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Techlife News

Techlife News #454

Read the most relevant news of the week about the world of technology and its influence on our lives. New products, Apps, acquisitions in the industry, highlights about the digital world and everything about your favorite iGadgets and upgrades. Everything you need to keep well informed. A new concept of light, intelligent, innovative reading at your fingertips. A global view of Tech LifeStyle and its influence on our lives.

United States
Ivan Castilho de Almeida
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52 Edities

in deze editie

1 min.
is it safe to visit the dentist during the pandemic?

Is it safe to visit the dentist during the COVID-19 pandemic? Dentists can’t eliminate all risk, but they are taking steps to minimize the chances of spreading the coronavirus. You’ll likely notice changes as soon as you enter the office. Many dentists have removed magazines from waiting rooms, for example, as well as some chairs to encourage social distancing. They also are spacing out appointments to avoid crowding their offices. You may be asked to arrive for your appointment with a facial covering and to wait in your car until equipment is cleaned and the dentist is ready. Before receiving care, you can also expect staff to take your temperature and ask about COVID-19 symptoms. Procedures are changing, too. Coronavirus is spread mainly through droplets people spray when they talk, cough or sneeze. Dental care…

1 min.
districts can choose mix of online, in-school classes

Missouri school districts will be allowed to have students attend every other day and learn remotely on alternating days, helping schools avoid fund penalties related to attendance. The State Board of Education passed two emergency rules establishing hybrid instructions models for districts that want them, paving the way for districts to reopen schools, according to KCUR-FM. Deputy Education Commissioner Kari Monsees said the new rules will allow schools to build on the contingency plans they already have for snow days and other short-term school closures. School districts can either have students attend class every other day or have one group of students attend in the morning and another in the afternoon. By dividing students into two groups to attend class on alternating days and times, it will also help schools maintain adequate social…

5 min.
schools or bars? opening classrooms may mean hard choices

President Donald Trump insists that schools reopen this fall. Many parents, educators, doctors and economists want the same thing. But getting children back to school safely could mean keeping high-risk spots like bars and gyms closed. A growing chorus of public health experts is urging federal, state and local officials to reconsider how they are reopening the broader economy, and to prioritize K-12 schools — an effort that will likely require closing some other establishments to help curb the virus spread and give children the best shot at returning to classrooms. “We need to think about what our priorities are as a society, and some other things may just have to wait,” said Helen Jenkins, an infectious disease epidemiologist at Boston University. “I think there are hard choices having to be made…

3 min.
2q earnings to show how virus menaced corporate america

Like that last roll of ultra-thin toilet paper left on the shelves or the latest Star Wars movies, it’s tough to be disappointed in something when expectations were low to begin with. That’s how Wall Street is approaching the upcoming earnings season for companies. CEOs across the country are preparing to tell their investors in upcoming weeks how they fared from April through June, and the forecast is uniformly dismal. The quarter coincided with the height of lockdowns ordered by governments to slow the spread of the coronavirus pandemic, which bludgeoned the economy into a sudden recession. As job losses mounted, analysts repeatedly cut their forecasts for corporate profits. Now, they say profits for big U.S. companies in the S&P 500 plummeted about 44% from a year earlier. If they’re right, it…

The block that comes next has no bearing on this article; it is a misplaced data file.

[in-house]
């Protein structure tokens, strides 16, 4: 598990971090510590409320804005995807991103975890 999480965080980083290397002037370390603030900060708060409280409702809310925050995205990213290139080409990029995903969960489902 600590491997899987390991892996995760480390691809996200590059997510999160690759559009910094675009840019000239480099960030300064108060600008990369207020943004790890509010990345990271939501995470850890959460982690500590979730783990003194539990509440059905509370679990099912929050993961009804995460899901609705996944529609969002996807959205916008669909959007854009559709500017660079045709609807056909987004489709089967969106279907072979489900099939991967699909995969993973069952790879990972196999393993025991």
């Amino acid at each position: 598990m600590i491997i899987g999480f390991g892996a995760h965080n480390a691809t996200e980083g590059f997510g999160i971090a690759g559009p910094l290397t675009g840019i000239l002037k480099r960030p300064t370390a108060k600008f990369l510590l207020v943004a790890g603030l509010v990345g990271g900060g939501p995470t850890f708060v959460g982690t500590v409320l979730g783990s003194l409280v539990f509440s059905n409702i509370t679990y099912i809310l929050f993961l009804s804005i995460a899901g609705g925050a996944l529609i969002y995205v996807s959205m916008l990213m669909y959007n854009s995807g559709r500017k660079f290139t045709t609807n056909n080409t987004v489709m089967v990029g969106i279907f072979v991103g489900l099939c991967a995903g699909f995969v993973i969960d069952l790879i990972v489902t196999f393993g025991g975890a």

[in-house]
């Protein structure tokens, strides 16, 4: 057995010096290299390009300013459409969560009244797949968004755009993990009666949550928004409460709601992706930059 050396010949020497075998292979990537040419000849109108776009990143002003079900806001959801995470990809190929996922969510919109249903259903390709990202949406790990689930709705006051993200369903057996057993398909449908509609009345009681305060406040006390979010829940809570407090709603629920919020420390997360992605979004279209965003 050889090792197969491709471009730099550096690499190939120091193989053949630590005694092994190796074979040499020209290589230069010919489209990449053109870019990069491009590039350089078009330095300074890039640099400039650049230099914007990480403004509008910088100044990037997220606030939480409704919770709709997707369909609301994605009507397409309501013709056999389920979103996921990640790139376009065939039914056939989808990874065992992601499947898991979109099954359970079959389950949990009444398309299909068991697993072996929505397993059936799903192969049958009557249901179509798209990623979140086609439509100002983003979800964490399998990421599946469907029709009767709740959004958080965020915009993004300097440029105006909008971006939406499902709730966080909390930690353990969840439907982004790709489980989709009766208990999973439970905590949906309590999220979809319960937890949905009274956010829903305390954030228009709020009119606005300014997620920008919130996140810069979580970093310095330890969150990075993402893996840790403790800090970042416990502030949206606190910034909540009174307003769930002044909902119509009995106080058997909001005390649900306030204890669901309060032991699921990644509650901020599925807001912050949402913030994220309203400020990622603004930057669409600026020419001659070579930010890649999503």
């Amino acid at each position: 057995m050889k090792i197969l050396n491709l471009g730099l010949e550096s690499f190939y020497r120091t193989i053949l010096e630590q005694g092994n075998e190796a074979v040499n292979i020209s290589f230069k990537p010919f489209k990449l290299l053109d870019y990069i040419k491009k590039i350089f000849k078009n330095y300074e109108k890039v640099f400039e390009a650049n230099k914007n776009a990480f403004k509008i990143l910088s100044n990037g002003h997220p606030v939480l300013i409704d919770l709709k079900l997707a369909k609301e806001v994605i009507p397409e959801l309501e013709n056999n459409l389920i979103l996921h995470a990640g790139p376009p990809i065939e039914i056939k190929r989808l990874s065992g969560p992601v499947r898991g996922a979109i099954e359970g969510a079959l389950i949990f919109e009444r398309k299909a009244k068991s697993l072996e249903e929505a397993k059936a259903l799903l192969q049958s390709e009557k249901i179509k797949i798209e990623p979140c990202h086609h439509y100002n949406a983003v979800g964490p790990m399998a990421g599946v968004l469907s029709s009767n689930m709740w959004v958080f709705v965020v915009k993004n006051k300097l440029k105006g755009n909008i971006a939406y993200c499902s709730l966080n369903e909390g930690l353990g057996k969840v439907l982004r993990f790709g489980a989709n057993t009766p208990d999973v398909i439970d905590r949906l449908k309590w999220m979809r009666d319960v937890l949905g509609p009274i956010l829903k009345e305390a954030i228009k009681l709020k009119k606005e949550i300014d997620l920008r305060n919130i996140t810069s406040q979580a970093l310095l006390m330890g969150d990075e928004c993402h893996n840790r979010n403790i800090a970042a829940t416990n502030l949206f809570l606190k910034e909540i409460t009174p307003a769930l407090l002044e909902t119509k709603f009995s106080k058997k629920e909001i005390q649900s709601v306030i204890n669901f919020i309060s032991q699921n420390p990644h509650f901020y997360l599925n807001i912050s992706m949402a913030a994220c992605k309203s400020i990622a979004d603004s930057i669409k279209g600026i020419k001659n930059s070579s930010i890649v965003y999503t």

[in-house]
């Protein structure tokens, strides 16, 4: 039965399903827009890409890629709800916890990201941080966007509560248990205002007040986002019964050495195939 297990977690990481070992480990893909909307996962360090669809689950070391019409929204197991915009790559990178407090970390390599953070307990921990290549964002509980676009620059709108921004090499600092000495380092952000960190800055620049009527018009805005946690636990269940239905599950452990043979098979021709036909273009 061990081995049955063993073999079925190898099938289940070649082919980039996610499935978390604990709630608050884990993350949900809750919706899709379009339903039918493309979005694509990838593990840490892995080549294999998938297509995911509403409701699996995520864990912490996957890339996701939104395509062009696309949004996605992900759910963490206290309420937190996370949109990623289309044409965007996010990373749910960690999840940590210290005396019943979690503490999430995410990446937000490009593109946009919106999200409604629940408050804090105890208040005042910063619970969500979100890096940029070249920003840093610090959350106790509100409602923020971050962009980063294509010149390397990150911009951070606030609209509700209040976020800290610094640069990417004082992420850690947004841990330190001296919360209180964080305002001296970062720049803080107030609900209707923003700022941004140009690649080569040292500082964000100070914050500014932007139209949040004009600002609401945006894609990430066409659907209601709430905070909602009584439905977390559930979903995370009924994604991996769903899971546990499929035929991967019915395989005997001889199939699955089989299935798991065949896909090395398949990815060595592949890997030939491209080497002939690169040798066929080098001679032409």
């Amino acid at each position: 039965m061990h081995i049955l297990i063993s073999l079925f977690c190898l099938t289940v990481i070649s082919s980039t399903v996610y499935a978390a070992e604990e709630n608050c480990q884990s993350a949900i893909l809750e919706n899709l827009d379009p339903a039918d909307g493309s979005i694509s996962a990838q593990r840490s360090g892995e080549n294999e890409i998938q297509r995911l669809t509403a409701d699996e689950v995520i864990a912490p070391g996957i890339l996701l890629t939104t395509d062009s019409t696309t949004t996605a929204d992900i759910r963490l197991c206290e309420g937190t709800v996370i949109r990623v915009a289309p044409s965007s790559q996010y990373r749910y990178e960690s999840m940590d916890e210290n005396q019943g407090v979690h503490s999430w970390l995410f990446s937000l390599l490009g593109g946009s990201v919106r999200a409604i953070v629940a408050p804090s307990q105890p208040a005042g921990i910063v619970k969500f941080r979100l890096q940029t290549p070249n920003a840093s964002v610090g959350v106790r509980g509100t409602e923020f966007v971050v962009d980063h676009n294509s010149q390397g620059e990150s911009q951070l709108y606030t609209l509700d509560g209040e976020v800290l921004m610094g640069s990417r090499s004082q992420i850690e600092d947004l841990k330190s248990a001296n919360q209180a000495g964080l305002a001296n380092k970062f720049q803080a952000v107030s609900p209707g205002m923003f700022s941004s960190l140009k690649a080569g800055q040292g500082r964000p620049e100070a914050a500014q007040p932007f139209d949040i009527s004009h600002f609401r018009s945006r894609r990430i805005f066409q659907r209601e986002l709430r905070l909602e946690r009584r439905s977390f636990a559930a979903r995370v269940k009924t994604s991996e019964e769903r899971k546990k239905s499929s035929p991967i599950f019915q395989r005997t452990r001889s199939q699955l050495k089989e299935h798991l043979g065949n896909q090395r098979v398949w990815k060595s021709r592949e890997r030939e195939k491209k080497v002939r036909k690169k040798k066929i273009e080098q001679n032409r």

2 min.
brooks brothers, worn by lincoln and kennedy, goes bankrupt

Brooks Brothers, the 200-year-old company that dressed nearly every U.S. president, filed for bankruptcy protection Wednesday, the latest major clothing seller to be toppled by the coronavirus pandemic. Founded in New York in 1818, Brooks Brothers survived two world wars, the Great Depression and even managed to stay afloat as dress standards eased in the office. But the pandemic pushed it into Chapter 11 bankruptcy protection with so many stores closed and, with millions working from home, a crisp suit pushed to the very bottom of shopping lists. Brooks Brothers will permanently close more than a quarter of its 200 stores. The retail sector was under severe pressure even before the pandemic. Rival Barneys New York filed for bankruptcy protection late last year. Since COVID-19 began to spread in the U.S, J.Crew,Neiman Marcus,J.C.…

3 min.
winds of change? company looks at weather’s effect on ball

The wind blowing out at Wrigley Field. The tricky breeze in San Francisco. The heat in Los Angeles. The weather is important business in baseball. But what kind of business is still being decided. Weather Applied Metrics has a contract with Marquee Sports Network to develop graphics that show the effect of the weather on the flight of balls for home games for the Chicago Cubs this summer — assuming there is a season amid the coronavirus pandemic. It is planning to install weather stations at Wrigley Field by the end of next week. It had a pilot program for Red Sox broadcasts last year. But it’s also heading into the third season of a deal with another major league team it declined to identify that decided to keep the information internal. “The biggest…